Information on key security and political risks which UK businesses may face when operating in Croatia
Political and Economic
Croatia proclaimed independence in 1991, and has made significant progress in overcoming the characteristic difficulties of a county in transition and the legacy issues associated with the war which ended in 1995. Croatia was given EU candidacy status in 2005. The accession negotiations were completed in June 2011 and Croatia officially joined the EU on 1 July 2013. Croatia has also been a NATO member since April 2009.
Croatian legal framework is based on Austrian and German legal framework and has been to the most part successfully reformed according to the Acquis Communitaire. The Constitution of the Republic of Croatia guarantees free transfer of capital and free profit repatriation to investors and Croatian laws guarantee equal rights for domestic and foreign private and legal entities
The political environment is stable. A centre-right coalition government that has been in power since January 2008, lost the December 2011 elections. A new coalition government, lead by the Social Democratic Party will be leading the country until the new elections in 2015. This election had little impact on Croatia’s priority of achieving EU accession, which has wide cross-party support.
Croatia is not insulated from global financial crisis and the country is currently experiencing an economic downturn with falling GDP, shrinking retail sales, decline in exports and reduced foreign investment. Nonetheless, Croatian economy is one of the most developed in Southeast Europe. Croatia has a very stable currency and a low inflation rate. The structure of the Croatian economy is dominated by the service sector, primarily because of a very well developed tourism industry. 11.2 million tourists visited Croatia in 2011 out of which 9.9 million were foreigners. Tourism industry incomes were 6.6 billion Euro in 2011. Other key target sectors include Marine and Leisure, Education, Creative Industries, Security Sector, Food and Drink, Environment Protection and Water, Energy and Ports.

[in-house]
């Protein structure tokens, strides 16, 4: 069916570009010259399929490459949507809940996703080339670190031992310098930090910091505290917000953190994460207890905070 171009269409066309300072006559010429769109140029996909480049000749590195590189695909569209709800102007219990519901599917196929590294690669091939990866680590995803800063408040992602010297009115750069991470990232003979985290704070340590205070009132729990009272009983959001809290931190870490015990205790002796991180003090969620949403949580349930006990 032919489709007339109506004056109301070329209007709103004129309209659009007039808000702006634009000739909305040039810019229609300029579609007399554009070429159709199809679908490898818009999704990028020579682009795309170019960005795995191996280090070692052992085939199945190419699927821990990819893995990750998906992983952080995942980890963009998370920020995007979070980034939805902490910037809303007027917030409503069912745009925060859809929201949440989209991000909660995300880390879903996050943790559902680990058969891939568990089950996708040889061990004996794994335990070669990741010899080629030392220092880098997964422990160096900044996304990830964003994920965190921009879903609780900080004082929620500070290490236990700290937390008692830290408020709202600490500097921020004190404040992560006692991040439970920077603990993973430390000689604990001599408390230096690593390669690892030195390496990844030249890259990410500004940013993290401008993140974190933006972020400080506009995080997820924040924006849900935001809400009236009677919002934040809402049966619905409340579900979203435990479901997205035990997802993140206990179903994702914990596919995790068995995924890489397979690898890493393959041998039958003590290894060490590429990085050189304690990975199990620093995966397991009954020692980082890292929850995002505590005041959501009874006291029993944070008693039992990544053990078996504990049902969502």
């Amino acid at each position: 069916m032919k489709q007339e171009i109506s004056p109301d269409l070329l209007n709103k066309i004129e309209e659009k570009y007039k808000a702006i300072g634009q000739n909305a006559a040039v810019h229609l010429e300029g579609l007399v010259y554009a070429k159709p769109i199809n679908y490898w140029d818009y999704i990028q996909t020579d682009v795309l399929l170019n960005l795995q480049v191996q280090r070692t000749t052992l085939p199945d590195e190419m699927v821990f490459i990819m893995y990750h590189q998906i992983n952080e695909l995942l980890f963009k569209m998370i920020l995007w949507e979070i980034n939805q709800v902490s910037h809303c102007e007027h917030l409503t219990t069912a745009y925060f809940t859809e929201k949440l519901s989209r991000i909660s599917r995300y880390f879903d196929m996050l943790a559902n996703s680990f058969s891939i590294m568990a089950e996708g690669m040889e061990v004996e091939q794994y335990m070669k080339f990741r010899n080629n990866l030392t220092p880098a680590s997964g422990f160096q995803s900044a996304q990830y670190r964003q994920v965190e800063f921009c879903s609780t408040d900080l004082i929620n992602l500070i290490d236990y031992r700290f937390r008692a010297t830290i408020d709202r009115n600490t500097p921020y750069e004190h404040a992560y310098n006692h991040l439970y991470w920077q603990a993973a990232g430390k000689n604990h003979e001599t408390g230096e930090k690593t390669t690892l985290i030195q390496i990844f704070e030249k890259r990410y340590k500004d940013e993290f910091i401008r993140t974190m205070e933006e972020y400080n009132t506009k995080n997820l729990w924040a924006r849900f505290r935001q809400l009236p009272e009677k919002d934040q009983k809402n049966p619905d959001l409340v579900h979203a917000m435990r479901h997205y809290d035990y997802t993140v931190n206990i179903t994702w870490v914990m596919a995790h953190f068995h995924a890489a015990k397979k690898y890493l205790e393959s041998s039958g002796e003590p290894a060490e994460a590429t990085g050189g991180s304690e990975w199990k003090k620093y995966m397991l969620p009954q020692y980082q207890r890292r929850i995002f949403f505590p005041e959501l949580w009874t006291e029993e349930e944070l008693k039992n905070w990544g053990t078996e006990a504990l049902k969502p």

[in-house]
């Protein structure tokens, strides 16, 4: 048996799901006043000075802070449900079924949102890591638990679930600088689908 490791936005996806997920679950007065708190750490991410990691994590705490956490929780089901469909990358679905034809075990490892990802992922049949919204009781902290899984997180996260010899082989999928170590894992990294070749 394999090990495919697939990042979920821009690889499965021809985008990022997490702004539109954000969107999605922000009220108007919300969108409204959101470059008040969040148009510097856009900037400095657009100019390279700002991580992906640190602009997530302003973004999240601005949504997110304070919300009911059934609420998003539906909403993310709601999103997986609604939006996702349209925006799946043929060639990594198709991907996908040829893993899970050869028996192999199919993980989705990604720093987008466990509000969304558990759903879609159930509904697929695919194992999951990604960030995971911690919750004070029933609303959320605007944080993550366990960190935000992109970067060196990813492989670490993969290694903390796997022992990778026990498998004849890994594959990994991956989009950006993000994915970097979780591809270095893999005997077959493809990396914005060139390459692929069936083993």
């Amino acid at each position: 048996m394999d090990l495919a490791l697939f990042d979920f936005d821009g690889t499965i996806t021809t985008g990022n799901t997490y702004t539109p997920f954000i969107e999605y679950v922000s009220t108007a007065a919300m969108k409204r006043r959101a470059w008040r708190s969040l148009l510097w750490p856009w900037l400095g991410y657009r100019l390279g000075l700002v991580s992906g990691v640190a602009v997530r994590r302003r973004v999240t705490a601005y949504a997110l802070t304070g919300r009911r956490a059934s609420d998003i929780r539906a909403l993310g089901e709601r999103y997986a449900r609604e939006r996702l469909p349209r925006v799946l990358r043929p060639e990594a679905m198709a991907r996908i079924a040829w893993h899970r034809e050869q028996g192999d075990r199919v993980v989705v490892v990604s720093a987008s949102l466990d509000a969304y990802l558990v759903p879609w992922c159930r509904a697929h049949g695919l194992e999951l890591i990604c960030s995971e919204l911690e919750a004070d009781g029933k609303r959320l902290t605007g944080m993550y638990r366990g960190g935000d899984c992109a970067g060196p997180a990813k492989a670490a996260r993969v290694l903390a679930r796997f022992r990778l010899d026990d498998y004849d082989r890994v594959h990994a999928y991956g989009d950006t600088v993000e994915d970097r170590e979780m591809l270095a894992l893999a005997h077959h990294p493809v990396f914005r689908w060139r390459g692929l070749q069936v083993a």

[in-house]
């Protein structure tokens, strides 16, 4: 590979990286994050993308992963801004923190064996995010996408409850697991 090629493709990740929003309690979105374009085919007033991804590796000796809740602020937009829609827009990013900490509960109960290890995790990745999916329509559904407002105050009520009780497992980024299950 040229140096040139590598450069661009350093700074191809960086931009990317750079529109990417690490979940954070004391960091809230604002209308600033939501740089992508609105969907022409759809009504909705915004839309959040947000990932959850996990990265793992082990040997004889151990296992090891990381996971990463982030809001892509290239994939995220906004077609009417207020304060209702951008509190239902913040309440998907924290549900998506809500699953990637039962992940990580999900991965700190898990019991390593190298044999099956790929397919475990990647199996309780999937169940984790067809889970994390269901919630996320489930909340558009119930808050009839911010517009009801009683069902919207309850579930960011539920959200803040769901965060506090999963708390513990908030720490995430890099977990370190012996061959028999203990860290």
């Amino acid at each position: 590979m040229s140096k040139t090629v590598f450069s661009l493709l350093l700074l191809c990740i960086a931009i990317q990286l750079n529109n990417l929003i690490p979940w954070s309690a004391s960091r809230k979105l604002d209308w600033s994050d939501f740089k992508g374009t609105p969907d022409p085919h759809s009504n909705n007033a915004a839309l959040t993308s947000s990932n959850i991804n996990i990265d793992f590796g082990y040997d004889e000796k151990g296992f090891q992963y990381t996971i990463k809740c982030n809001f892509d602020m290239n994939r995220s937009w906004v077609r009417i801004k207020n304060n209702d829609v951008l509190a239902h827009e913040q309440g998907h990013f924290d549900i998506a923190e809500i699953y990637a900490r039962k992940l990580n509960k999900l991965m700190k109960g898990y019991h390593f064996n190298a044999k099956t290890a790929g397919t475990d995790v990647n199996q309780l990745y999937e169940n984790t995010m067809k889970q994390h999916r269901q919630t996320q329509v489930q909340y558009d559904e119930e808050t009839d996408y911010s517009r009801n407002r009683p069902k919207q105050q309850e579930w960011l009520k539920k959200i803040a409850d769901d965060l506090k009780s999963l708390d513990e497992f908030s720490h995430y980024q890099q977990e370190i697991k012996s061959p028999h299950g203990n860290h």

More information on political risk, including political demonstrations, is available in the FCO Travel Advice.
Business and Human Rights
Given that Croatia is the newest EU member, Croatia is continuing to take various steps to raise public awareness and improve the protection of fundamental human rights. In Croatia, human rights are protected by the Constitution of the Republic of Croatia, international treaties to which Croatia is a signatory and the Law. Despite the challenges from Croatian conservative population Government commitment to protection of human and minority rights moving in the positive direction.
Employees have the right to join trade unions of their choice without prior authorisation and union representatives are protected against anti-union discrimination. The right to strike is recognised by law.
Despite the fact that the proportion of women in leading positions in economic and political decision making bodies is still not equal to men, the number of women in these areas has been increasing and institutional mechanisms for gender equality at government levels are developing. Minority representation in state institutions is well respected although does not exceed 5%. Some positive steps in Roma access to education and labour market reflecting Government efforts for higher Roma integration.
Generally there have been no distinct problems with civil and political rights. Furthermore the freedom of thought, conscience and religion are well respected. Freedom of speech is broadly respected and there is a free and plural press. Introducing Freedom of Information Commissioner demonstrates Croatia’s commitment to freedom of expression.
Bribery and Corruption